BLS Report: Construction worker death rate declines 2.2%

Giuseppe Meazza

It’s not a record to be proud of, but it’s one that has repeated itself for the construction industry for the better half of the last decade.

With 986 total deaths, the construction industry had the highest number and rate of fatal work injuries by private industry sector in 2021, according to the annual report from the U.S. Bureau of Labor Statistics, released on December 16. 

Number and rate of fatal work injuries by private sector, 2021U.S. Bureau of Labor StatisticsThe report attributes the majority of the deaths in construction to falls, slips and trips (390) at 39.5% of total deaths. Transportation incidents were next at 21.5%, followed by exposure to harmful substances or environments at 20.7%. Contact with an object or equipment accounted for 12.9% of all deaths. Violence and other injuries by persons or animals was last at 4.1%.

Despite that, overall workplace deaths in the construction industry were down slightly (2.2%) from the previous year.

Across all industries, there were 5,190 total fatal work injuries recorded in 2021, an 8.9% increase since 2020. This means a worker died every 101 minutes from an occupational injury over the course of the year.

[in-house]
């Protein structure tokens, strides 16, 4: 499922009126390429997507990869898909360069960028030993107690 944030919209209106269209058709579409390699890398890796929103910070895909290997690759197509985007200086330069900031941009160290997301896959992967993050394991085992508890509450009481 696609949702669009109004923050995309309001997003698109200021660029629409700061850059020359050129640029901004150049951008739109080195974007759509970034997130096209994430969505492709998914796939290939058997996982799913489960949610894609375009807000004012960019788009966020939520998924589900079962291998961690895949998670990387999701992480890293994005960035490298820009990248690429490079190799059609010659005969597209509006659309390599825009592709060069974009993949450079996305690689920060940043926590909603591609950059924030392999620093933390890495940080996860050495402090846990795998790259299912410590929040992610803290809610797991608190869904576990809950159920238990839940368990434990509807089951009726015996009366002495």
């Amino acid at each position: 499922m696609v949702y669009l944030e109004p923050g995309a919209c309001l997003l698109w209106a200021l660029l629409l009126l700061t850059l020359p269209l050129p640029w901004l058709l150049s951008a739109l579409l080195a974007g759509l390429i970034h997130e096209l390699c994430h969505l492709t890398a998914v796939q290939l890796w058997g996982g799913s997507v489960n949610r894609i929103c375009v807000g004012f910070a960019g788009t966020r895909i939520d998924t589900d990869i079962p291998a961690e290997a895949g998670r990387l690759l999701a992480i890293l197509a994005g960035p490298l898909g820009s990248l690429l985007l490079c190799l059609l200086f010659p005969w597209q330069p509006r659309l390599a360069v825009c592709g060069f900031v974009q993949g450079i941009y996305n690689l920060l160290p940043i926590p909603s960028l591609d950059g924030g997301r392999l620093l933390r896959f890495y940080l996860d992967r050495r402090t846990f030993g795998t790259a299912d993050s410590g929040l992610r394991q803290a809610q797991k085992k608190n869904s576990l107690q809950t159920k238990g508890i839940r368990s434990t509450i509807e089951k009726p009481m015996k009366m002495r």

According to BLS, there were 3.6 fatalities per 100,000 full-time equivalent (FTE) workers, the highest annual rate since 2016. By comparison, the construction industry had a fatal worker injury rate of 9.4 per 100,000 FTE workers in 2021.

“Too many lives are being lost from preventable causes,” Jessica E. Martinez, MPH, co-executive director of the National Council for Occupational Safety and Health (National COSH), said in response to the numbers. “This unacceptably high death toll represents thousands of people taken away from their loved ones and thousands of empty seats at holiday celebrations in the coming days. And this does not even include the far greater number of workers who died from Covid-19, or long-term exposure to asbestos, silica or other toxic hazards.”

According to National COSH, in addition to deaths from sudden workplace trauma, an estimated 95,000 workers die each year in the U.S. from respiratory, circulatory and other diseases caused by long-term exposure to preventable occupational hazards.

“We need an urgent wakeup call to our employers and our government,” said Martinez. “Listen to workers. Enforce our safety laws. Remove known hazards, and let’s work together to make sure every worker comes home safely at the end of every shift.”

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